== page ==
Is ORM the only way or the right way to design and deal with data?

Hi guys so I have been trying to build is small library app - the app just will ultimately allow users to reserve study rooms or auditoriums. It will also allow users to book and expert(just a person that has a certain skill they need, like math…) to help them with whatever needs they have. The app reads a CSV file that has all the library branches from the city and it also contains all the rooms that each branch have.

Ok, now the real issue. Due to the new suggest way of building things in Phoenix 1.3 (context) I have been trying to build my little elixir app following the context rule. I originally decided to use processes to hold my states such User, Branch, Room, Availability, and Reservation. But, It felt like I was starting to rewriting ORM crud operations. Thus, I decided to find something that did not require me to use Ecto because I was getting really confused on where to put schema, models and so on. I found this repo Moebius, as I’m using it I found my defining functions such as from_model, to_model basically mapping DB to my structs. Why? Well, this is what I have always learned from java, .net, Ruby and jumping to Phoenix.

I would like to know, can I just create my app without relying on structs to define my data and just use… I guess modules to define how to transform my data or what type of operation can be done with the retrieve DB data?

Pretty what is the right way? Or what the advantages and disadvantages between ORM and Directly just querying to you DB without transforming your data to a model?(Ecto vs Moebius?)

Whats is the correct or approved way of designing when it comes to this subject?

If feel like I am lacking some basic knowledge here, can anyone help?

Thank you.

The right way to a degree is a matter of preference, on a large project that started with ORM you still will end up with direct queries especially for reporting (ORMs will not support window functions, CTEs etc.). They could also limit your ability to control a lot of things such as setting an isolation level or increasing work_mem for a particular query etc. (BTW using PG specific examples).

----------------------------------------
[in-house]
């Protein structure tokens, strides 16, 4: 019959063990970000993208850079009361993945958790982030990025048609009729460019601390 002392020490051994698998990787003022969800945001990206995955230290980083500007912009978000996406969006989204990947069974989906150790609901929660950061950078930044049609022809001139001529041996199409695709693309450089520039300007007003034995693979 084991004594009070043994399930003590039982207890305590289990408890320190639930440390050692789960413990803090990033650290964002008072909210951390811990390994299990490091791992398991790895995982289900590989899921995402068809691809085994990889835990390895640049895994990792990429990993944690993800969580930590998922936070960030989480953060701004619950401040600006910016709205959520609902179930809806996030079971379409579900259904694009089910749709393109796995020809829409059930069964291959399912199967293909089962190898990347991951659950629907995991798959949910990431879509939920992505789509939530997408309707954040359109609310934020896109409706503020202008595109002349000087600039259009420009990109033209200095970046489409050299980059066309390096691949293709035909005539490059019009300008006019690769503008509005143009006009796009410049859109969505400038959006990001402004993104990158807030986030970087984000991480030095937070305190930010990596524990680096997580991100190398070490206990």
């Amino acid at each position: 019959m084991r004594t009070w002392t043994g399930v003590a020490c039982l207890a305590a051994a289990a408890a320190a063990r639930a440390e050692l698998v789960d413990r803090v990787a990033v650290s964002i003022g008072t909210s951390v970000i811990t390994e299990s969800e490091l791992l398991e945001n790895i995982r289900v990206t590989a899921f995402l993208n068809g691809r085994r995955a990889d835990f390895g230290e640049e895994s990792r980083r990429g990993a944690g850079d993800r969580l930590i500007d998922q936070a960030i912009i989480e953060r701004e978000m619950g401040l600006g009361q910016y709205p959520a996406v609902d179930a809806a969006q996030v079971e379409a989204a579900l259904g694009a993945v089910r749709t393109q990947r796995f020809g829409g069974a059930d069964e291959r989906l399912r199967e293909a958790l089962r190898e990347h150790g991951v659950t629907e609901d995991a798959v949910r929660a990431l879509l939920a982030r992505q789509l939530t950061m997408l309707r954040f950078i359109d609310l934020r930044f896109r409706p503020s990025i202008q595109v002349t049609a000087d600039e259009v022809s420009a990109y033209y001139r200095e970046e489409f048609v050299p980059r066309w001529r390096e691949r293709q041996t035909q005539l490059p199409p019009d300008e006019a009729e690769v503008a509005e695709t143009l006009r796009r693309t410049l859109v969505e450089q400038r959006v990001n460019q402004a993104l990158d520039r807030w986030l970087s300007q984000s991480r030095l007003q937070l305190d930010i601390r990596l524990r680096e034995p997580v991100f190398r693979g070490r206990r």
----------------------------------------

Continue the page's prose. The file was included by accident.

The main advantage I see to using an ORM over raw calls is static ‘typing’ (at least making sure the names are correct) as I have a habit of mis-typing something and I like the compiler to catch me instead of getting a wtf SQL error later. ^.^


Another important advantage of Ecto as a tool is that, as far as I know, it’s currently not possible to introduce, even by accident, an SQL injection vector using the query DSL - this is checked at compile-time.


Thanks alot for your answers. But, what I also want to know is if ORM(or because there are no SRM?) Is the only way? Because at this point to me the way things are being introduced based on other languages too is that you always need an ORM to deal with DB. Can I not just deal with the DB data itself and use specific modules to transform the data based on what ever context?

It seems like I am being told that ORM/Ecto is the only and right way.

No, it’s not. Postgrex is pretty good on it’s own and not difficult to use. You can extend it’s functionality with type casting etc. to the level that can be very much all you need.
Check out:

But I’m not advocating you do that, esp. if you just start with Elixir.


Do you mind elaborating on why you wouldn’t suggest one to develop in such way?

I think in most cases, it’s going to be considerably more work.

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The simplest way to think about contexts and ecto is as if you didn’t have an ORM. Think of the structs as the SELECT part of your query instead of thinking of a schema that has to be fully mapped to the database. IMHO is dramatically simpler.

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Am I picking nits if I say that before you can talk about an ORM, you have to have an “O”? ORMs are terrible ideas that make a relational database look like an object database, including stuff like inheritance, etcetera - I’ve yet to see them result in nicer code.